1. Marketers and their partners must create a programming model tailored to the retail ‎environment: Timing, technology and the way messages are framed need to be improved. A ‎solution lies in creating programming specifically for retail stores combining the entertainment ‎value of television with the benefits of in-store sampling and counseling. ‎

  2. Marketers and their partners need to better use in-store marketing efforts to upgrade ‎promotions and analytics: In-store media of choice are still circulars, coupon dispensers, ‎customized displays, and product packaging, but there is enormous opportunity to enhance ‎the effectiveness of these through in-store advertising formats. Achieving a marketing ROI ‎will be a top priority for chief marketing officers for years to come. ‎

  3. Integrating in-store media with the broader marketing mix will require some ‎organizational change: Marketing organizations need to work more directly with a diverse ‎set of agency and media partners and need to build new capabilities in both advertising and ‎shopper marketing, including better metrics to make it easier to gauge the impact of in-store ‎ads as part of any campaign. Marketers must additionally be able to buy ad inventory by ‎region, rather than by store or chain. ‎Media and marketing players must find a common way to track and demonstrate results, and ‎more standardized platforms will make for easier analysis and execution, as will ad networks that ‎integrate inventory across many players of various sizes. “In-store advertising will then become a ‎more valued and widespread component of marketing campaigns, and leaders who take the ‎initiative and invest in the right combination of assets and capabilities stand to reap significant ‎rewards,” Chahine commented. ‎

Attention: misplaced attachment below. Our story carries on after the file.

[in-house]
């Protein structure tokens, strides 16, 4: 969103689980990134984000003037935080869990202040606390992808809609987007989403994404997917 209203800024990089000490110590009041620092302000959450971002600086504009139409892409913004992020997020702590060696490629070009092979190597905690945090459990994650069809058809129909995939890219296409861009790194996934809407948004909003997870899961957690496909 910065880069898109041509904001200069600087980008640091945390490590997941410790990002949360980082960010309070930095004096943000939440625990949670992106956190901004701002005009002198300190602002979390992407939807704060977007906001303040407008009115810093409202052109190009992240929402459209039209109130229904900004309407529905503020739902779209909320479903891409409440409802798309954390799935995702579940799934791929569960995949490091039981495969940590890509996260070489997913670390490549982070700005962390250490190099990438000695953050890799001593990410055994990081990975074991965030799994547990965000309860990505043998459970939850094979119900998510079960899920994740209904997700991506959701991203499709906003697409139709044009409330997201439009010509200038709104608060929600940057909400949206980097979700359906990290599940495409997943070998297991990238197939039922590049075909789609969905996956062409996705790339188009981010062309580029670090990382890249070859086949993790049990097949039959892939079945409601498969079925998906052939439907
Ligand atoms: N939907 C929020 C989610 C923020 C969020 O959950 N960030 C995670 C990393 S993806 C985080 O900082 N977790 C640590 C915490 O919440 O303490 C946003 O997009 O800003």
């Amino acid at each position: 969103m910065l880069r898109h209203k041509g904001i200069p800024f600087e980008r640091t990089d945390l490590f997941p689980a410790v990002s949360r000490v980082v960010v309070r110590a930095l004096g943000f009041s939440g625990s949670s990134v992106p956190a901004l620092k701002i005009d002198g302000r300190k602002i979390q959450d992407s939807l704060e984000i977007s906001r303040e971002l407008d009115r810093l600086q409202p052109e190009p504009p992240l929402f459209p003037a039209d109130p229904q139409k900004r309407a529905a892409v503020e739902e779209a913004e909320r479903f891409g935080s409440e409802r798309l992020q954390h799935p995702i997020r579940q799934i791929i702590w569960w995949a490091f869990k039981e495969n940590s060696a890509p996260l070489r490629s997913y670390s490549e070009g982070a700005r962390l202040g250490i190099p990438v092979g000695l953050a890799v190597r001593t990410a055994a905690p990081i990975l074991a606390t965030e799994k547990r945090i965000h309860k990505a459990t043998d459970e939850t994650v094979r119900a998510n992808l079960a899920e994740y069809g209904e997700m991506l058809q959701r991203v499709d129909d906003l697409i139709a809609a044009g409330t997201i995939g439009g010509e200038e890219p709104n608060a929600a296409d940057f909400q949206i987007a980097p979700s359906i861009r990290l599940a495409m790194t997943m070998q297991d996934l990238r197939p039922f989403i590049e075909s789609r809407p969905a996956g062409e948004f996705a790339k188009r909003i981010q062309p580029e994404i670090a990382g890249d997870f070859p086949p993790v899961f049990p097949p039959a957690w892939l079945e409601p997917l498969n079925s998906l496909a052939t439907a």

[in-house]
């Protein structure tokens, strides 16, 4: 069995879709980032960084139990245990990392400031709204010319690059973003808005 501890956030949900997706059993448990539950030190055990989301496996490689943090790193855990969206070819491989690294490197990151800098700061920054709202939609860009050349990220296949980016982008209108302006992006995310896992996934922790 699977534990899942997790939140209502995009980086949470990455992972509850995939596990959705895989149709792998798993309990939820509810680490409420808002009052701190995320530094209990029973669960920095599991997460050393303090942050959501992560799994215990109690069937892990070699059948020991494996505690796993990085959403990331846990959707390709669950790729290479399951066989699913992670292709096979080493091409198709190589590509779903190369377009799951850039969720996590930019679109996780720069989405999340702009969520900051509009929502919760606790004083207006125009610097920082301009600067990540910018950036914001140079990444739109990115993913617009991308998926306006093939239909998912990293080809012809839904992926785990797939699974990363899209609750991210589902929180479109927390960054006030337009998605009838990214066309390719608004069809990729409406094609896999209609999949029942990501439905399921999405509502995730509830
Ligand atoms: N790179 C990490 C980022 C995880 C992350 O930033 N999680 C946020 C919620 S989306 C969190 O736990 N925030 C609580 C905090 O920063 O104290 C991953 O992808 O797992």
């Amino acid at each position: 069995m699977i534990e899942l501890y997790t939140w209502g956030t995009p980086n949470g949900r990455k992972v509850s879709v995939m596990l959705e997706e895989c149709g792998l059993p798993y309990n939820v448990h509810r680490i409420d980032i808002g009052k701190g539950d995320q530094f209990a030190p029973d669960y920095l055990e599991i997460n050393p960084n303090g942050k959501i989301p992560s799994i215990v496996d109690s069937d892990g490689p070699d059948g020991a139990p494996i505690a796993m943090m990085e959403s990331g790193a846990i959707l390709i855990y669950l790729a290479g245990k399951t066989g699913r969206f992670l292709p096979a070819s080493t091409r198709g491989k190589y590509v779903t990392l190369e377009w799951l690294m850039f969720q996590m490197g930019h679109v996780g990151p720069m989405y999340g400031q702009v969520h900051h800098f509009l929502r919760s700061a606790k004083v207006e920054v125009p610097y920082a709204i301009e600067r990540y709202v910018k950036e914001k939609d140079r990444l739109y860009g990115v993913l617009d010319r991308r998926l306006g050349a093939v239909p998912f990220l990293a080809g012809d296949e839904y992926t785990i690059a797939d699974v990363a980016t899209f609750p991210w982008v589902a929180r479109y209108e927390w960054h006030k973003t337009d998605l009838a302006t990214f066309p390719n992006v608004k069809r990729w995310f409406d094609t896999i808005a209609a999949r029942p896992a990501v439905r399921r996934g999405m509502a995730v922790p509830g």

All parts of the media and marketing ecosystem are presented with a variety of opportunities and ‎there will be a growing emphasis on large-scale providers. “Place-based media” will reach out to ‎consumers in different locations with relevant ad messages and efforts to extend the core video ‎content business into new venues; will reach consumers on the go in less-cluttered media ‎environments. ‎

With the right push, in-store video advertising can achieve its own form of hyper-growth with its ‎unique potential to reach customers in a way that no other form of media can.‎